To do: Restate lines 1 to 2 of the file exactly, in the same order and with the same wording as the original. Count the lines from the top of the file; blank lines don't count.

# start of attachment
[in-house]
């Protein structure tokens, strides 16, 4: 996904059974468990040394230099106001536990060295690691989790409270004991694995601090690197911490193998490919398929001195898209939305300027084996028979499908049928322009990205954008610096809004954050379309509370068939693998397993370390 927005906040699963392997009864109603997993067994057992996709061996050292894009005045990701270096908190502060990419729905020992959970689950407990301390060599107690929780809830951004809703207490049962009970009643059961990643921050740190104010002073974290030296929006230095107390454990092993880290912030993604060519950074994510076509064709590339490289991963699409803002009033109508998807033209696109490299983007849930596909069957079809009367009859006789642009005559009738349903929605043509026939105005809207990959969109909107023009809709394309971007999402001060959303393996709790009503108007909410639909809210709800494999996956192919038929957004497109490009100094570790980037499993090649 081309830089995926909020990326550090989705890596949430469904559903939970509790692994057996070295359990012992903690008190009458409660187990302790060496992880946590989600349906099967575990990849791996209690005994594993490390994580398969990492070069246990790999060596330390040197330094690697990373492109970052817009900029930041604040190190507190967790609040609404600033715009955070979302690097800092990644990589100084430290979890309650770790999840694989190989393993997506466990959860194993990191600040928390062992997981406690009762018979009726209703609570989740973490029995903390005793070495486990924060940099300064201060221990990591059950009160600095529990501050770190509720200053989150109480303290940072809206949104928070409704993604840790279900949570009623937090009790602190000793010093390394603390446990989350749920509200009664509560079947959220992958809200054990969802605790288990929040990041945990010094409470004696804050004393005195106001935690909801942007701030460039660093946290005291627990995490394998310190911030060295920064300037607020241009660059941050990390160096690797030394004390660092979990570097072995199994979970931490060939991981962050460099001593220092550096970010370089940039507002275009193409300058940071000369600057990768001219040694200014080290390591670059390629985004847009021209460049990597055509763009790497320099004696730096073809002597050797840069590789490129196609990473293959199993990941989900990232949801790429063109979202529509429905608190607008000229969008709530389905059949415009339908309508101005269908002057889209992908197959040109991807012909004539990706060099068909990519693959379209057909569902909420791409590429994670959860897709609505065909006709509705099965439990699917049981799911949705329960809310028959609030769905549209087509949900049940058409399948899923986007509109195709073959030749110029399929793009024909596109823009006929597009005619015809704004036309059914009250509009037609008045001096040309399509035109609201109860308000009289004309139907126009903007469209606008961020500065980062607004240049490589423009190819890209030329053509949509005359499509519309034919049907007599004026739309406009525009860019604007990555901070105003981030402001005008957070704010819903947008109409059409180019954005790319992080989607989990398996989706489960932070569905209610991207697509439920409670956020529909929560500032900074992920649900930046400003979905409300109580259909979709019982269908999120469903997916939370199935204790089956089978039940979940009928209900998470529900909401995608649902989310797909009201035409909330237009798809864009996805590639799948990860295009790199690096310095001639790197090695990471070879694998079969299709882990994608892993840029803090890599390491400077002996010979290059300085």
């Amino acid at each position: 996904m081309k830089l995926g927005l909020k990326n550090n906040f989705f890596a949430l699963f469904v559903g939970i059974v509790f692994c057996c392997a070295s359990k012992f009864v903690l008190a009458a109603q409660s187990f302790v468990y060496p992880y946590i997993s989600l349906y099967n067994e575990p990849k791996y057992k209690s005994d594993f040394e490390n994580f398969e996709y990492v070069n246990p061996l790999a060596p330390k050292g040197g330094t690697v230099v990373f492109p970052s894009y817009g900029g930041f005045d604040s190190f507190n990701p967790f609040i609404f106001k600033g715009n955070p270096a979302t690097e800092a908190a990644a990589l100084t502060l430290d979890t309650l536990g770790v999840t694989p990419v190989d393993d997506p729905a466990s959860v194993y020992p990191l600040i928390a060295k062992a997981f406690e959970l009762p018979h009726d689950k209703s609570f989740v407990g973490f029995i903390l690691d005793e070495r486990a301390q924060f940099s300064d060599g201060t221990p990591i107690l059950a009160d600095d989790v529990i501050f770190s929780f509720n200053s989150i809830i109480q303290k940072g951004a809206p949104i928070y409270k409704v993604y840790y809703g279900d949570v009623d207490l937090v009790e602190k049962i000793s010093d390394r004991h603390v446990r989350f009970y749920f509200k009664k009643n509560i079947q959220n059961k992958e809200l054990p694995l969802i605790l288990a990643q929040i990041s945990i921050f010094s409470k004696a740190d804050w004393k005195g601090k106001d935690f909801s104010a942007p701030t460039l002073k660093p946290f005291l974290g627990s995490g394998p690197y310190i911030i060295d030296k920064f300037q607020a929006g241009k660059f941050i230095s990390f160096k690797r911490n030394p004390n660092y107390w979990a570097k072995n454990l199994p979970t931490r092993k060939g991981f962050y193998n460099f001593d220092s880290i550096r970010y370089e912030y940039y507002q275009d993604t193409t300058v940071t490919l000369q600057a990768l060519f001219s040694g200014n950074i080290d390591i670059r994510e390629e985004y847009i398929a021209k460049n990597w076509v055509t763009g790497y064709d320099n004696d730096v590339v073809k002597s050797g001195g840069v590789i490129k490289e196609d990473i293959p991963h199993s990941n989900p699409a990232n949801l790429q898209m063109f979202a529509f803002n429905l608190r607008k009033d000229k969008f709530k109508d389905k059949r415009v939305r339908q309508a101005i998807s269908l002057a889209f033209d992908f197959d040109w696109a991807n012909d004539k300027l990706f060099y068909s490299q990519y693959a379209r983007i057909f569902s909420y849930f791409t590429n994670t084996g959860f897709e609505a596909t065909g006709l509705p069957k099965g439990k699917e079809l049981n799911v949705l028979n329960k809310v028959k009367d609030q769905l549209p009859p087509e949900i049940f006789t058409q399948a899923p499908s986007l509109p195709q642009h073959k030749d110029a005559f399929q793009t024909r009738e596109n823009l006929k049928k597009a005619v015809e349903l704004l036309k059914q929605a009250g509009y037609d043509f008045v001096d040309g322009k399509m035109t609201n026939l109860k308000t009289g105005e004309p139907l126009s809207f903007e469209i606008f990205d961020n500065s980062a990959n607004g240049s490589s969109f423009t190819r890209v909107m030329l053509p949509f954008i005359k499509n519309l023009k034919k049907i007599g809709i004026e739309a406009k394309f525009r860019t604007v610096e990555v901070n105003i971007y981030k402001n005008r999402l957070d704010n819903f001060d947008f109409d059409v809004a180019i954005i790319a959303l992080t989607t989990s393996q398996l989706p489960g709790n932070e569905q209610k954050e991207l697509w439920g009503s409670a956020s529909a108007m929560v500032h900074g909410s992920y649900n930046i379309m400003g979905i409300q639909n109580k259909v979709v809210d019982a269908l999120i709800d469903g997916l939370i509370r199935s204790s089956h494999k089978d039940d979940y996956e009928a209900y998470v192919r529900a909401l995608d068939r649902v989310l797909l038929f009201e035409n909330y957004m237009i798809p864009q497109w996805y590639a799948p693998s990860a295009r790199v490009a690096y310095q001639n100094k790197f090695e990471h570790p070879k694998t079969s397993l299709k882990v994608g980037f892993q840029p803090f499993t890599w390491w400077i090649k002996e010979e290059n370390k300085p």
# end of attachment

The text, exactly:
[in-house]
């Protein structure tokens, strides 16, 4: 996904059974468990040394230099106001536990060295690691989790409270004991694995601090690197911490193998490919398929001195898209939305300027084996028979499908049928322009990205954008610096809004954050379309509370068939693998397993370390 927005906040699963392997009864109603997993067994057992996709061996050292894009005045990701270096908190502060990419729905020992959970689950407990301390060599107690929780809830951004809703207490049962009970009643059961990643921050740190104010002073974290030296929006230095107390454990092993880290912030993604060519950074994510076509064709590339490289991963699409803002009033109508998807033209696109490299983007849930596909069957079809009367009859006789642009005559009738349903929605043509026939105005809207990959969109909107023009809709394309971007999402001060959303393996709790009503108007909410639909809210709800494999996956192919038929957004497109490009100094570790980037499993090649 081309830089995926909020990326550090989705890596949430469904559903939970509790692994057996070295359990012992903690008190009458409660187990302790060496992880946590989600349906099967575990990849791996209690005994594993490390994580398969990492070069246990790999060596330390040197330094690697990373492109970052817009900029930041604040190190507190967790609040609404600033715009955070979302690097800092990644990589100084430290979890309650770790999840694989190989393993997506466990959860194993990191600040928390062992997981406690009762018979009726209703609570989740973490029995903390005793070495486990924060940099300064201060221990990591059950009160600095529990501050770190509720200053989150109480303290940072809206949104928070409704993604840790279900949570009623937090009790602190000793010093390394603390446990989350749920509200009664509560079947959220992958809200054990969802605790288990929040990041945990010094409470004696804050004393005195106001935690909801942007701030460039660093946290005291627990995490394998310190911030060295920064300037607020241009660059941050990390160096690797030394004390660092979990570097072995199994979970931490060939991981962050460099001593220092550096970010370089940039507002275009193409300058940071000369600057990768001219040694200014080290390591670059390629985004847009021209460049990597055509763009790497320099004696730096073809002597050797840069590789490129196609990473293959199993990941989900990232949801790429063109979202529509429905608190607008000229969008709530389905059949415009339908309508101005269908002057889209992908197959040109991807012909004539990706060099068909990519693959379209057909569902909420791409590429994670959860897709609505065909006709509705099965439990699917049981799911949705329960809310028959609030769905549209087509949900049940058409399948899923986007509109195709073959030749110029399929793009024909596109823009006929597009005619015809704004036309059914009250509009037609008045001096040309399509035109609201109860308000009289004309139907126009903007469209606008961020500065980062607004240049490589423009190819890209030329053509949509005359499509519309034919049907007599004026739309406009525009860019604007990555901070105003981030402001005008957070704010819903947008109409059409180019954005790319992080989607989990398996989706489960932070569905209610991207697509439920409670956020529909929560500032900074992920649900930046400003979905409300109580259909979709019982269908999120469903997916939370199935204790089956089978039940979940009928209900998470529900909401995608649902989310797909009201035409909330237009798809864009996805590639799948990860295009790199690096310095001639790197090695990471070879694998079969299709882990994608892993840029803090890599390491400077002996010979290059300085």